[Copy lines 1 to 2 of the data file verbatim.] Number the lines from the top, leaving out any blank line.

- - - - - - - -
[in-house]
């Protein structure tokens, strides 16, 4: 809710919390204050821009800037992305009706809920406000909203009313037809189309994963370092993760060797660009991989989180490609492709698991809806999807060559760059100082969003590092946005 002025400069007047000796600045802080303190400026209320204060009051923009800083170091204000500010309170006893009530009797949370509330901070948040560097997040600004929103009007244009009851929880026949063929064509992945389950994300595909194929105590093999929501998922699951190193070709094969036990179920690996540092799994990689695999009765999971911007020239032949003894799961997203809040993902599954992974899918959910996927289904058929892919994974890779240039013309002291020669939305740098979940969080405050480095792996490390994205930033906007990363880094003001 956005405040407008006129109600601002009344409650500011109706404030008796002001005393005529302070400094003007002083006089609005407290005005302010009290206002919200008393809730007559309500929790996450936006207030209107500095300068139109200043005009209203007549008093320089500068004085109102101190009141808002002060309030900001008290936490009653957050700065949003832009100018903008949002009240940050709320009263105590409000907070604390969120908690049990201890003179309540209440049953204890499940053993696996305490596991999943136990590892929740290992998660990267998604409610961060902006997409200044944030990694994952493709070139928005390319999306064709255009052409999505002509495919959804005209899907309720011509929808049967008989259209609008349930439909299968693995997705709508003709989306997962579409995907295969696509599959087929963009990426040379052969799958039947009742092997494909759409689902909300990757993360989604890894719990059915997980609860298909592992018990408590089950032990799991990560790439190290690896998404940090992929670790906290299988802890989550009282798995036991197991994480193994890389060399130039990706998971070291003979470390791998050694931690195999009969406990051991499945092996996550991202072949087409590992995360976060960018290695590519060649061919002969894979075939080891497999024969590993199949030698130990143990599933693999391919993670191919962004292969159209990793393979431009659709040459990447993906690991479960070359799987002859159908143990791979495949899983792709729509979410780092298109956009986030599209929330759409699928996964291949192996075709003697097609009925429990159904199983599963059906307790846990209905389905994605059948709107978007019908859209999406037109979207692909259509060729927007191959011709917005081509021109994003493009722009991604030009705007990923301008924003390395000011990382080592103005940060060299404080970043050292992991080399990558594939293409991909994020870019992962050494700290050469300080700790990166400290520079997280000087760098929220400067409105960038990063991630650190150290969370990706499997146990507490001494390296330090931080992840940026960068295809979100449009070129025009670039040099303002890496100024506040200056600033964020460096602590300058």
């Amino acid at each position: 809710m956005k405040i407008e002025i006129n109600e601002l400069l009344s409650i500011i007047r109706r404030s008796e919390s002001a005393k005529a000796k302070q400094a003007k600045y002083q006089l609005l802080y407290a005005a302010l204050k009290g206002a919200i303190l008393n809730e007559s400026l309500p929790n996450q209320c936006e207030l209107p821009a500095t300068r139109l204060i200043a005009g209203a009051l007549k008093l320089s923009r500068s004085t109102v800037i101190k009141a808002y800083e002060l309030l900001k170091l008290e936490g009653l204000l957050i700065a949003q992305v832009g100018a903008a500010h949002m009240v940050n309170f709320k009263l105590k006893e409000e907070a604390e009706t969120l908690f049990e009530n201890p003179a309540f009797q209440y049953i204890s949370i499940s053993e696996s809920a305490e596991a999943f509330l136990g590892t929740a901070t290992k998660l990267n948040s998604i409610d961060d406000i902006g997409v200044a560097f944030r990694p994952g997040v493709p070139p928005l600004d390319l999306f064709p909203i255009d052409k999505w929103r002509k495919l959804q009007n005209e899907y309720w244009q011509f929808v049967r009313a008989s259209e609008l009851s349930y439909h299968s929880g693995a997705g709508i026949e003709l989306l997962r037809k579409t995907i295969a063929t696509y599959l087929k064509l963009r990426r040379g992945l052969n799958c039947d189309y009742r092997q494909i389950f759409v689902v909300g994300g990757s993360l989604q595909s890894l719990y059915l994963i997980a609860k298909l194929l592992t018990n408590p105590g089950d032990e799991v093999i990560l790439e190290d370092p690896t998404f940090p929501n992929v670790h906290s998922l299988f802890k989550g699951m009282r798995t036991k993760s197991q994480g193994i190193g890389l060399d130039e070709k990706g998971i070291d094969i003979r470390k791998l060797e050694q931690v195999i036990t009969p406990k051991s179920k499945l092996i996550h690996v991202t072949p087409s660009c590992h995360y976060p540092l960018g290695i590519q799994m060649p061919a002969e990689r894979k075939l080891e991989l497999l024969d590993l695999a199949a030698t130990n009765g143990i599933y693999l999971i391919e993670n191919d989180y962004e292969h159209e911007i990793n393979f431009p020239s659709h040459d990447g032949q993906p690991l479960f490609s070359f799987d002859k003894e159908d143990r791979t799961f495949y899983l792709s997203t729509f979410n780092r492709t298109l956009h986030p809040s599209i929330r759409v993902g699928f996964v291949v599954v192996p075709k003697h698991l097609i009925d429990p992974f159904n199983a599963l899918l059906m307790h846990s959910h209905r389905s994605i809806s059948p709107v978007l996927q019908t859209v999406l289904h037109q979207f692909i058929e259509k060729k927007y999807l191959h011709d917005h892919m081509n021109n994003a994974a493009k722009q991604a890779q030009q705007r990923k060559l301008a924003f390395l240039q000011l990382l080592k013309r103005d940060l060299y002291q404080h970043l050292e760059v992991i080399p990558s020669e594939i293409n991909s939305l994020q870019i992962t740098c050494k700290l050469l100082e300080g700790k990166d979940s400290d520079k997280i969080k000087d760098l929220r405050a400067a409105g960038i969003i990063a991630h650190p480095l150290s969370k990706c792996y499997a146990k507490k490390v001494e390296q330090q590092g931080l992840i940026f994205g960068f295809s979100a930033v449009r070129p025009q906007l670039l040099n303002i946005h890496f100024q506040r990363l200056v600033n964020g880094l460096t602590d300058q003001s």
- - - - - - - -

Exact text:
[in-house]
């Protein structure tokens, strides 16, 4: 809710919390204050821009800037992305009706809920406000909203009313037809189309994963370092993760060797660009991989989180490609492709698991809806999807060559760059100082969003590092946005 002025400069007047000796600045802080303190400026209320204060009051923009800083170091204000500010309170006893009530009797949370509330901070948040560097997040600004929103009007244009009851929880026949063929064509992945389950994300595909194929105590093999929501998922699951190193070709094969036990179920690996540092799994990689695999009765999971911007020239032949003894799961997203809040993902599954992974899918959910996927289904058929892919994974890779240039013309002291020669939305740098979940969080405050480095792996490390994205930033906007990363880094003001 956005405040407008006129109600601002009344409650500011109706404030008796002001005393005529302070400094003007002083006089609005407290005005302010009290206002919200008393809730007559309500929790996450936006207030209107500095300068139109200043005009209203007549008093320089500068004085109102101190009141808002002060309030900001008290936490009653957050700065949003832009100018903008949002009240940050709320009263105590409000907070604390969120908690049990201890003179309540209440049953204890499940053993696996305490596991999943136990590892929740290992998660990267998604409610961060902006997409200044944030990694994952493709070139928005390319999306064709255009052409999505002509495919959804005209899907309720011509929808049967008989259209609008349930439909299968693995997705709508003709989306997962579409995907295969696509599959087929963009990426040379052969799958039947009742092997494909759409689902909300990757993360989604890894719990059915997980609860298909592992018990408590089950032990799991990560790439190290690896998404940090992929670790906290299988802890989550009282798995036991197991994480193994890389060399130039990706998971070291003979470390791998050694931690195999009969406990051991499945092996996550991202072949087409590992995360976060960018290695590519060649061919002969894979075939080891497999024969590993199949030698130990143990599933693999391919993670191919962004292969159209990793393979431009659709040459990447993906690991479960070359799987002859159908143990791979495949899983792709729509979410780092298109956009986030599209929330759409699928996964291949192996075709003697097609009925429990159904199983599963059906307790846990209905389905994605059948709107978007019908859209999406037109979207692909259509060729927007191959011709917005081509021109994003493009722009991604030009705007990923301008924003390395000011990382080592103005940060060299404080970043050292992991080399990558594939293409991909994020870019992962050494700290050469300080700790990166400290520079997280000087760098929220400067409105960038990063991630650190150290969370990706499997146990507490001494390296330090931080992840940026960068295809979100449009070129025009670039040099303002890496100024506040200056600033964020460096602590300058």